Siegfried Sassoon, decorated military hero – and poet - of WW1 wrote this attack on the war on July 17th 1917. It was first published in The Bradford Pioneer on July 27th 1917, read out in the House of Commons on July 30th 1917 and then published in The London Times on July 31st 1917
His friend and fellow-officer Robert Graves realised that he was facing a court-martial for treason and managed to convince the military authorities that he was mentally ill and unfit to face a court-martial. He was then sent to Craiglockhart Hospital and treated for shell shock – in other words, the authorities accepted the fiction that he was mentally ill rather than face the truth of his powerful words.
I am making this statement as an act of wilful defiance of military authority because I believe that the war is being deliberately prolonged by those who have the power to end it. I am a soldier, convinced that I am acting on behalf of soldiers. I believe that the war upon which I entered as a war of defence and liberation has now become a war of aggression and conquest. I believe that the purposes for which I and my fellow soldiers entered upon this war should have been so clearly stated as to have made it impossible to change them and that had this been done the objects which actuated us would now be attainable by negotiation.
I have seen and endured the sufferings of the troops and I can no longer be a party to prolonging these sufferings for ends which I believe to be evil and unjust. I am not protesting against the conduct of the war, but against the political errors and insincerities for which the fighting men are being sacrificed.
On behalf of those who are suffering now, I make this protest against the deception which is being practised upon them; also I believe it may help to destroy the callous complacency with which the majority of those at home regard the continuance of agonies which they do not share and which they have not enough imagination to realise.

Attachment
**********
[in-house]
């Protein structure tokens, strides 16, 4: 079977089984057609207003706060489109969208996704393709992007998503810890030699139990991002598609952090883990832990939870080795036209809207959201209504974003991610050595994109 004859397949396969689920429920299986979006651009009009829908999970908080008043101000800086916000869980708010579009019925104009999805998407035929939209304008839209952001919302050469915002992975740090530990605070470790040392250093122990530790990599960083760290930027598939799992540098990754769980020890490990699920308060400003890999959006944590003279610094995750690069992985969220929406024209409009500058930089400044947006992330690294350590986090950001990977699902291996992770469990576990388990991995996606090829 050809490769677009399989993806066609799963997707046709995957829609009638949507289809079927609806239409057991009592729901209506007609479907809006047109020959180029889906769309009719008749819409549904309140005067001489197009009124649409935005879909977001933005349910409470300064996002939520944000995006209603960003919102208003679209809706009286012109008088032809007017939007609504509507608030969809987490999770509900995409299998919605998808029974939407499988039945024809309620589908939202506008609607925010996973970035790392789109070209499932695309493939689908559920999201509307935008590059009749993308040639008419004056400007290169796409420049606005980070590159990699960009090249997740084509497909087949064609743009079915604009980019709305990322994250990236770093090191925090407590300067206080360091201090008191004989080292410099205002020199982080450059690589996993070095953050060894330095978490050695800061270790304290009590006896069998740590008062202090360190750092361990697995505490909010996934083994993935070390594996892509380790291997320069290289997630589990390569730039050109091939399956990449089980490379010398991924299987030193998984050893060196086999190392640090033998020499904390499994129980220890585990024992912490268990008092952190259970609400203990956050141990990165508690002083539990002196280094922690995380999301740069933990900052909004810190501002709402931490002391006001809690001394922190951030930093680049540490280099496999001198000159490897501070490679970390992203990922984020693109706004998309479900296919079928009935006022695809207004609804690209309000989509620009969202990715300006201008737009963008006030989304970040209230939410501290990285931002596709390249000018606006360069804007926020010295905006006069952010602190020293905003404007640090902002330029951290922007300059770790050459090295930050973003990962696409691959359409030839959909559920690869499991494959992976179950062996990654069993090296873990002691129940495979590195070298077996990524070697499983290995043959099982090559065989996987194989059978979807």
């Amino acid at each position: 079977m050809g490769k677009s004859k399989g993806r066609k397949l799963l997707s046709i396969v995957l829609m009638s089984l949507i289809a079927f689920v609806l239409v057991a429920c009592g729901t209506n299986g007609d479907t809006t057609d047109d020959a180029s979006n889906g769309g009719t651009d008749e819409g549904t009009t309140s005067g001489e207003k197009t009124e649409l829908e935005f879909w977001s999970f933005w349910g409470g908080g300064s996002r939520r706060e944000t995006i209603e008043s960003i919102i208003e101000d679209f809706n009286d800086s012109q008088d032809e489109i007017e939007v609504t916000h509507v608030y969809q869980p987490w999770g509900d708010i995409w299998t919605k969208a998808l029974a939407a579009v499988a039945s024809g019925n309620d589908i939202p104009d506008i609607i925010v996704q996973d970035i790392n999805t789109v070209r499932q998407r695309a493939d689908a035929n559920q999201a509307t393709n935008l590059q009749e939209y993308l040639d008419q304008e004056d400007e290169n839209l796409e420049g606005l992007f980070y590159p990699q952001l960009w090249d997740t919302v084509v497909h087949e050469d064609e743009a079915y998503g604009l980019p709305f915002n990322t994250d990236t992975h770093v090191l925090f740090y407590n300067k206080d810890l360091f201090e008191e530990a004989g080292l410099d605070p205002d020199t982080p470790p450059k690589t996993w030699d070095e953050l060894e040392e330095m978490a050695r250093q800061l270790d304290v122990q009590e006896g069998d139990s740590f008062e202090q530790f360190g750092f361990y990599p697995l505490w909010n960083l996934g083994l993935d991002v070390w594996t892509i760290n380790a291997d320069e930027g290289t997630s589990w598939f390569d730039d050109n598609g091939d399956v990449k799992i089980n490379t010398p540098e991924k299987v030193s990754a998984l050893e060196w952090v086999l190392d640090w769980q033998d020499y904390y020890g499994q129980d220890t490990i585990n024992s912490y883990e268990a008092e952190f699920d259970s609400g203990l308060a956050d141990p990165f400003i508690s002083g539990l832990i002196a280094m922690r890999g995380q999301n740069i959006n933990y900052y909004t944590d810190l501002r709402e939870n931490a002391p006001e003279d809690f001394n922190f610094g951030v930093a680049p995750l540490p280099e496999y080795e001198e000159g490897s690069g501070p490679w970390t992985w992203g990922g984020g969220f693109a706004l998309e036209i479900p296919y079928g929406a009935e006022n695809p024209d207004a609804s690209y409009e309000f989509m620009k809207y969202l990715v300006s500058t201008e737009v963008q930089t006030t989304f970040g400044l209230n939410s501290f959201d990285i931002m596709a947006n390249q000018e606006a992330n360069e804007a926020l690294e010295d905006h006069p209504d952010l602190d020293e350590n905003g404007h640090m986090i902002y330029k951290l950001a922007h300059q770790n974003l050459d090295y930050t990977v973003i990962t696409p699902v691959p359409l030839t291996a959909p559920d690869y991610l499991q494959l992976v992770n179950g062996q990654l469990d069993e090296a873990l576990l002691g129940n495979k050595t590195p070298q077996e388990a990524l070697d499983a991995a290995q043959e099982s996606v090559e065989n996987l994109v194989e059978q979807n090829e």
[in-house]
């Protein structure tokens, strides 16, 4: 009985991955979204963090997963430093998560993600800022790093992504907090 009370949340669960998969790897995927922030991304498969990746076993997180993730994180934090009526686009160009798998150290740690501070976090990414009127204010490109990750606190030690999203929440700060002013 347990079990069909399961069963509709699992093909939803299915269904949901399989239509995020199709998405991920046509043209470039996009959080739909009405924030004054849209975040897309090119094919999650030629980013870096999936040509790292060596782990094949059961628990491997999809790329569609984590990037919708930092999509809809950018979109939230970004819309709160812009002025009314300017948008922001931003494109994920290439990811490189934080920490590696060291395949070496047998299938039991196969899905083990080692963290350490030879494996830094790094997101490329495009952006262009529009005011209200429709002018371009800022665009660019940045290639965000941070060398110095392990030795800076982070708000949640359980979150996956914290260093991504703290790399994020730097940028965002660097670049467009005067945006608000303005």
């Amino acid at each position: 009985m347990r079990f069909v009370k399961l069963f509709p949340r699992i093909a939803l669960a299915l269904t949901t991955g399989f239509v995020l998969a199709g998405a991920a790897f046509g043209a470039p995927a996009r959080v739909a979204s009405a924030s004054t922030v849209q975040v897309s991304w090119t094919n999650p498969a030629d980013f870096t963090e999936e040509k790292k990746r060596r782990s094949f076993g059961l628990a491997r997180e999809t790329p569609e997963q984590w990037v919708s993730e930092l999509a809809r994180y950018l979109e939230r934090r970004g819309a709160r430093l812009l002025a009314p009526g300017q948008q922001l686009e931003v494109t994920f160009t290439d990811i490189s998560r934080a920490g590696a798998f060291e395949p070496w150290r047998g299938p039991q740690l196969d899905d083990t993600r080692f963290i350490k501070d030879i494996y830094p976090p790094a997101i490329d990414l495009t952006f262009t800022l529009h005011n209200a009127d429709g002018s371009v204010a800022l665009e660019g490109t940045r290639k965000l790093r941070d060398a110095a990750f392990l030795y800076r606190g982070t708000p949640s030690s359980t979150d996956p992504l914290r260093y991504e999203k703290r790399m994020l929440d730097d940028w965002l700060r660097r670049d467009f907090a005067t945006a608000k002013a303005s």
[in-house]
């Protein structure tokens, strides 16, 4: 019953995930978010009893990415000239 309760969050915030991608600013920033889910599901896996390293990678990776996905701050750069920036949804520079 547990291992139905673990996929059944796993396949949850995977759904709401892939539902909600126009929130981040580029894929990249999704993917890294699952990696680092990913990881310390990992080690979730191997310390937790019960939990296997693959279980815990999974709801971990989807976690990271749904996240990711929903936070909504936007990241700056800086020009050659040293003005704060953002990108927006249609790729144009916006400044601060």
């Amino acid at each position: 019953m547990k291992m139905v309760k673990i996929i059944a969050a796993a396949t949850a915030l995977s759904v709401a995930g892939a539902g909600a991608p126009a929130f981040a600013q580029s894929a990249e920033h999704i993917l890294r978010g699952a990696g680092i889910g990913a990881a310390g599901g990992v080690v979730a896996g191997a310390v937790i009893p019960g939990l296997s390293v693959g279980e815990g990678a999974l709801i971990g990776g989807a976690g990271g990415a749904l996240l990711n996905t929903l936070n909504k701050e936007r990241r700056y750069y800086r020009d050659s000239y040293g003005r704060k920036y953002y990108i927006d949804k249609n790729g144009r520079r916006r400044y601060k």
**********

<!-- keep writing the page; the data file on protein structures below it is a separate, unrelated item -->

Siegfried Sassoon 17th July 1917
Almost every word of the above can be applied to the war in Afghanistan. What officer of the British Army will now express similar sentiments with the same force?
I ask this question the day after a Scottish Labour MP, Michael McCann, in PMs Questions in the House, used the example of the appalling injuries to one of his constituents, a young soldier, his expressed support for the mission in Afghanistan and his belief that the British Forces are making a difference, to request the Prime Minister “to stay in Afghanistan until the job is done ---”, in other words, exactly the opposite of Siegfried Sassoon’s plea.
This brave and tragic young soldier has the absolute right to express his personal views to his MP, and they undoubtedly reflect the views of many serving soldiers.
Whether a politician and a member of the Blair/Brown Labour party that took us into this misconceived and mishandled nine year conflict, with no end in sight, had the right to use the soldier’s views in this way to justify a continuance of the war, and what parallels, if any, there are with the Sassoon statement, I leave you to judge for yourself.
I thought David Cameron’s reply was a model of sensitivity and dignity, even though I am no supporter of the Cameron/Clegg coalition.